Thursday, April 13, 2017

Shine Like the Dawn Review

Shawn Like the Dawn was a book that I greatly enjoyed, largely due to the plot and the two main characters, Nathaniel and Maggie (although I liked Nathaniel better). A large part of the plot focuses on the "accidental" death of Maggie's parents and older sister; it doesn't take long for Maggie to come to the conclusion that their deaths were not accidental at all. This leads Maggie, and eventually Nathaniel, on a search for the truth. In the process, old secrets are dug up and revealed, bringing a dark spot to Nathaniel's family name.

My only real complaint with this story was Maggie's initial attitude toward Nathaniel. Initially, she believed that right after her family's deaths, Nathaniel had abandoned her, despite their strong childhood friendship. When she runs into Nathaniel as an adult, she still harbors a strong grudge against him for this supposed offense. However, it was her unwillingness to even explain to him why she was angry that frustrated me. Rather than at least point out why she didn't want to associate with him, she acted childish and refused to reconcile for a long time, until finally the two realized the misunderstanding that had occurred. Other than that, The plot was strong and I enjoyed the story.

I received this book from the publisher for free; I was not required to write a review, nor a positive one.

Monday, January 2, 2017

Wildwood Creek (Moses Lake, #4)

Seems like it's been a very long time since I read a book all the way through, let alone reviewed it with the busyness of planning a wedding, having said wedding, moving 1,500+ miles, and getting settled in. Despite all that and being out of the swing of it, once I arrived at my new home and began reading this book, I finished it quickly. It was an easy read for the most part. The story of Wildwood Creek is divided into two time periods--part of the book is told from the viewpoint and time period of Allie Kirkland in present day Texas, while the other part is told from the viewpoint of Bonnie Rose in 1861 Texas.

I usually like split viewpoints, with one flashing back to a past time in the same location. My only problem with this one was that some times it was difficult to get through Bonnie's chapters due language barriers. Bonnie and some of the slave characters were at times difficult to understand because of their poor grammar. Don't get me wrong, it was completely understandable and true to the time...it was just difficult to read through sometimes because it didn't flow smoothly whenever a patch of dialogue hit. Other than that, the duel time periods/characters worked pretty well to communicate the story.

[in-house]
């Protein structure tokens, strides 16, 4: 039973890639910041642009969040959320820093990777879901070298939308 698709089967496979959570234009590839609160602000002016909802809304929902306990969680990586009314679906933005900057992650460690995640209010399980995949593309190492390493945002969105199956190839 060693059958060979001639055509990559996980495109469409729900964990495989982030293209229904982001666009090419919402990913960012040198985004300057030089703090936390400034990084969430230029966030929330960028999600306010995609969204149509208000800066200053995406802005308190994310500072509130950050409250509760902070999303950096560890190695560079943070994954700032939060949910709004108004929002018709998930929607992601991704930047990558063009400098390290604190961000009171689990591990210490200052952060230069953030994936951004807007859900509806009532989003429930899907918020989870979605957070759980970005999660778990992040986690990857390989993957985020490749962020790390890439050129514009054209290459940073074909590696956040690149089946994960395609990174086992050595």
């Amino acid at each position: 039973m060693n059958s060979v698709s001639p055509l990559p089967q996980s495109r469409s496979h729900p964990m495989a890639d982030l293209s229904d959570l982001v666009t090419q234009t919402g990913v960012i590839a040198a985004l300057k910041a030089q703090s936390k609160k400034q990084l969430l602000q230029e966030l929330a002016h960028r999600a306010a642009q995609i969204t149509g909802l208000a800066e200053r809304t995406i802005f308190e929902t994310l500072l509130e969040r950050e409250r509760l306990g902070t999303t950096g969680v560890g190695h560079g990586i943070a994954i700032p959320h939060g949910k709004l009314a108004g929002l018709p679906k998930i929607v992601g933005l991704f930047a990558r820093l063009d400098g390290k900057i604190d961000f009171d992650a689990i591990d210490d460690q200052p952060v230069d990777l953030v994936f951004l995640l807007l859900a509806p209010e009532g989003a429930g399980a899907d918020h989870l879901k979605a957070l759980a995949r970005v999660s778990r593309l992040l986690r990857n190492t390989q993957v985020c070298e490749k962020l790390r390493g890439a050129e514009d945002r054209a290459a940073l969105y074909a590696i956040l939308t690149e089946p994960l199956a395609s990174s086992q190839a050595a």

I liked the story line, plot, and characters. Bonnie's chapters had an eeriness to them that made me shy away from reading it at night or when I was home alone. I did feel like the romance in the story could have been developed a bit better over a longer period of time, but it wasn't terrible. I would recommend it. I bought this book, and therefore was not asked nor required to write a review. These opinions are my own; I was not required to write a positive review, nor was I compensated for this review.

Thursday, September 8, 2016

Delilah: Treacherous Beauty (Dangerous Beauty, #3)

I really wasn't sure what the expect when I began reading this, but it was a surprisingly good take on the biblical story of Samson and Delilah. I was glad that it did not twist the actual biblical account, but only speculated on what may have potentially gone on in the details which are not stated in the biblical narrative.

For example, the first chunk of the book is focuses largely on the events which broke Delilah and brought her to a place where she met Samson, and eventually needed him, fell in love, and betrayed him. It was interesting to see Hunt's take on what may have motivated Delilah to betray her lover--I also appreciated that in this fictional take of the true story, Delilah is shown to actually love Samson, rather than solely manipulating him purely for money. Rather, her love for her son and her need for vengeance are what bring her to the point of making the decision to betray him.

I thought Hunt did well with her take on the potential details which may have surrounded the story, and what may have motivated Delilah to do as she did. I would recommend this book in the future. I received a free copy of this book from the publisher for this review. These opinions are my own; I was not required to write a positive review, nor was I compensated for this review.

A Heart Most Certain (Teaville Moral Society, #1)

It's been a while since I've been this emotionally invested in a book. A Heart Most Certain was an awesome novel centering around Lydia King, a morally upright woman who at first does not realize she is not helping the poor or morally astray nearly as much as she thinks she is through the activities of the town's church moral society. Co-starring the novel is Nicholas Lowe, who at first glance appears arrogant and self righteous, as well as incredibly stingy and unwilling to give to "worthy" causes.